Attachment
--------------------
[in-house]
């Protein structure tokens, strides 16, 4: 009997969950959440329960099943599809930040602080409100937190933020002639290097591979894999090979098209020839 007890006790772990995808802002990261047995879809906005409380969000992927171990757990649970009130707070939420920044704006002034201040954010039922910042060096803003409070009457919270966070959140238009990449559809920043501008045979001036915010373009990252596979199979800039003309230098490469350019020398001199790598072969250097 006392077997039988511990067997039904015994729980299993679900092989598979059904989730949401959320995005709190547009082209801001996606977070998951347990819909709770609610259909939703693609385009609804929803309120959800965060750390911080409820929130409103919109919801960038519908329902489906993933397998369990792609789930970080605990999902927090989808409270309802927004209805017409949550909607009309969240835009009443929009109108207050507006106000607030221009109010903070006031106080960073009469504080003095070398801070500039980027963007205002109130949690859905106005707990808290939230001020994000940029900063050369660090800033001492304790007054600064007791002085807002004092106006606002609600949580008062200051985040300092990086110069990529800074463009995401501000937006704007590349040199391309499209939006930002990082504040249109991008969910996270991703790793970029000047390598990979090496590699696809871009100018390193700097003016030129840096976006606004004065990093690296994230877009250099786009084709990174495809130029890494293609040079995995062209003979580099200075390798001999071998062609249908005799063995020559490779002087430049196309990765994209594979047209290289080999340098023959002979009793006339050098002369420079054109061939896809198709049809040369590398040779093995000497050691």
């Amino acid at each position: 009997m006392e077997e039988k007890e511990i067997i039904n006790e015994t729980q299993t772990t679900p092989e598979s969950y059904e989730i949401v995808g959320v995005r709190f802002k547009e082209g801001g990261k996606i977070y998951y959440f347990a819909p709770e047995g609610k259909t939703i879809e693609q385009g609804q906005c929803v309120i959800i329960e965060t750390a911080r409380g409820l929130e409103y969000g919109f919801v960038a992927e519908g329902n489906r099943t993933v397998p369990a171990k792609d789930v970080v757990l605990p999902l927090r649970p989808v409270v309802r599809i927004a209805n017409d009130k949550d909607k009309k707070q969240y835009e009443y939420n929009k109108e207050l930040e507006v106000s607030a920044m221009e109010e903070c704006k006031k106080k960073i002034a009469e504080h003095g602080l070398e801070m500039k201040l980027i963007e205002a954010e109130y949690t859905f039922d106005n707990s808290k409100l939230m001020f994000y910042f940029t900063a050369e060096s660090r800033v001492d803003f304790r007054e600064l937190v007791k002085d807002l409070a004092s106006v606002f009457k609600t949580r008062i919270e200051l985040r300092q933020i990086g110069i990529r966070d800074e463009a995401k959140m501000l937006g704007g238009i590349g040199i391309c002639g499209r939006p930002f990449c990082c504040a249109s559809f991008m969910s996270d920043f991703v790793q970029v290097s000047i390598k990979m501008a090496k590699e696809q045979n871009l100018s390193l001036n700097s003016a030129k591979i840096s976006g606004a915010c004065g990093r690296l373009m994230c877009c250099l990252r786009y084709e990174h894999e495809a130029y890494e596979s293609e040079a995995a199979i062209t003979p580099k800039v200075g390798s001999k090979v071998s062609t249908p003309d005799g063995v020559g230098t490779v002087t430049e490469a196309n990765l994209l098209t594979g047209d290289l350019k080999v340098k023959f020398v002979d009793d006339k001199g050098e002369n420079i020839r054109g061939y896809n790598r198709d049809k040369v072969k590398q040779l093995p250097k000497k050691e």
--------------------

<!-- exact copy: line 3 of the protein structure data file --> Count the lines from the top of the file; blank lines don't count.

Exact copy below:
């Amino acid at each position: 009997m006392e077997e039988k007890e511990i067997i039904n006790e015994t729980q299993t772990t679900p092989e598979s969950y059904e989730i949401v995808g959320v995005r709190f802002k547009e082209g801001g990261k996606i977070y998951y959440f347990a819909p709770e047995g609610k259909t939703i879809e693609q385009g609804q906005c929803v309120i959800i329960e965060t750390a911080r409380g409820l929130e409103y969000g919109f919801v960038a992927e519908g329902n489906r099943t993933v397998p369990a171990k792609d789930v970080v757990l605990p999902l927090r649970p989808v409270v309802r599809i927004a209805n017409d009130k949550d909607k009309k707070q969240y835009e009443y939420n929009k109108e207050l930040e507006v106000s607030a920044m221009e109010e903070c704006k006031k106080k960073i002034a009469e504080h003095g602080l070398e801070m500039k201040l980027i963007e205002a954010e109130y949690t859905f039922d106005n707990s808290k409100l939230m001020f994000y910042f940029t900063a050369e060096s660090r800033v001492d803003f304790r007054e600064l937190v007791k002085d807002l409070a004092s106006v606002f009457k609600t949580r008062i919270e200051l985040r300092q933020i990086g110069i990529r966070d800074e463009a995401k959140m501000l937006g704007g238009i590349g040199i391309c002639g499209r939006p930002f990449c990082c504040a249109s559809f991008m969910s996270d920043f991703v790793q970029v290097s000047i390598k990979m501008a090496k590699e696809q045979n871009l100018s390193l001036n700097s003016a030129k591979i840096s976006g606004a915010c004065g990093r690296l373009m994230c877009c250099l990252r786009y084709e990174h894999e495809a130029y890494e596979s293609e040079a995995a199979i062209t003979p580099k800039v200075g390798s001999k090979v071998s062609t249908p003309d005799g063995v020559g230098t490779v002087t430049e490469a196309n990765l994209l098209t594979g047209d290289l350019k080999v340098k023959f020398v002979d009793d006339k001199g050098e002369n420079i020839r054109g061939y896809n790598r198709d049809k040369v072969k590398q040779l093995p250097k000497k050691e």